There is no question that when your adult children tell you they are going to get married it is supposed to be a time of celebrations, toasts, and exciting plans for the upcoming wedding. But what do you do if you think your kids are making a mistake and you don't like who they've chosen to marry? When we wrote our book, "Love for Grown-ups," we interviewed countless women who had faced just this situation. Here are some tips on how to handle this with as much grace and wisdom as possible.
Remember why "Romeo and Juliet" is a classic: If any of us know anything about raising kids (and we do) we know that it's important to be careful when you give your opinions on boyfriends and girlfriends because often, the more you object, the more they want to show you why you're wrong. One Garter Bride told us, "I didn't like the way my daughter's boyfriend treated her and I told her so. Of course, she decided to marry him anyway. I almost tripped him as he walked down the aisle, but one of my friends told me to stop bad-mouthing him, that all it was doing was making my daughter miserable, so I gave in and gave her my blessing."
People (and feelings) change over time: One of the many true things about life is that things change as time goes on. People mature, mellow (even us!) and circumstances change too. Some brides who were convinced their children were marrying the wrong people were able to see over time that the relationship between the two of them was working and they seemed happy. One bride told us, "My mother told me once that no one truly knows what goes on in another person's marriage and that's true for me of my son and his wife. Who knows why they get along? But they seem really happy."
Be careful not to be put out of the loop: Today's young families are REALLY busy with school, work, sports, clubs, the list goes on and sometimes finding time to visit relatives can be hard to come by. If your adult child thinks you disapprove of their spouse -- hey, they're human -- they may not put visiting you on the top of their list. This is another reason to vent your feelings to your girlfriends (or write us!) but not your kids.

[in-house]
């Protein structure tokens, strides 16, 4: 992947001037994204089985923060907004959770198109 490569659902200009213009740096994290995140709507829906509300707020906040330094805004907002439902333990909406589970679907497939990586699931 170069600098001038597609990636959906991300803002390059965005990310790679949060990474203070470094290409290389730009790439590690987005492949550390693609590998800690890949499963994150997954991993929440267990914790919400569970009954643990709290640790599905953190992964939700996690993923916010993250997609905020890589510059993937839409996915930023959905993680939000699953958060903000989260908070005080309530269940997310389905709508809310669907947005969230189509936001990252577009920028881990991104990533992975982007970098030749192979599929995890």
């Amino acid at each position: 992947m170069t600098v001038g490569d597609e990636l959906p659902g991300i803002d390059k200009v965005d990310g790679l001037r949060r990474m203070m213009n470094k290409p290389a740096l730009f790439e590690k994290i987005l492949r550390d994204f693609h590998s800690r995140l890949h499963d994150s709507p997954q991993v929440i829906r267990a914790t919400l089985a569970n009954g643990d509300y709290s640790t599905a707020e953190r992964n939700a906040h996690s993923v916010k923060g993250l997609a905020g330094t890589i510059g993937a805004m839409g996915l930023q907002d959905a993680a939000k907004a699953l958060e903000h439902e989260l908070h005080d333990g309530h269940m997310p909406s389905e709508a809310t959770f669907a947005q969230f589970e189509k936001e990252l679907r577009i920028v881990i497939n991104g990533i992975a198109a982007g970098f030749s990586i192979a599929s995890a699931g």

Try not to put your child in the middle: One of the most important (and not necessarily easy) things to remember is your children may be stuck trying to choose between their loyalty and love for you and their loyalty and love for their spouses and that is not a wonderful place to be. Remember that you may not be high on their spouses' lists either. So, anything you can do to make things go as smoothly as possible is a good thing. In our book we write about times when you need to take a "Grown-up pill" and be the grown-up in the room. This is one of those times.
Do we wish everyone loved everyone right from the start? Sure, but we mature brides know that is not always going to happen. What we also know is that staying close to your children (and some day grandchildren) is very important and by taking a deep breath and not letting some of your feelings show, that can happen.
Have you known of any marriages where the parents disapproved of the child's choice in a mate?
Ann Blumenthal Jacobs, Patricia Lampl and Tish Rabe are the authors of "Love for Grown-ups: The Garter Brides' Guide to Marrying for Life When You've Already Got a Life," a relationship guide for women over 35 on how to find Mr. Right, marry and find life-long happiness. The Garter Brides are a sisterhood of women who got married later in life and wore the same garter at their weddings! They offer tried and true advice on how to have the love and life you want. Find them on Facebook and Twitter.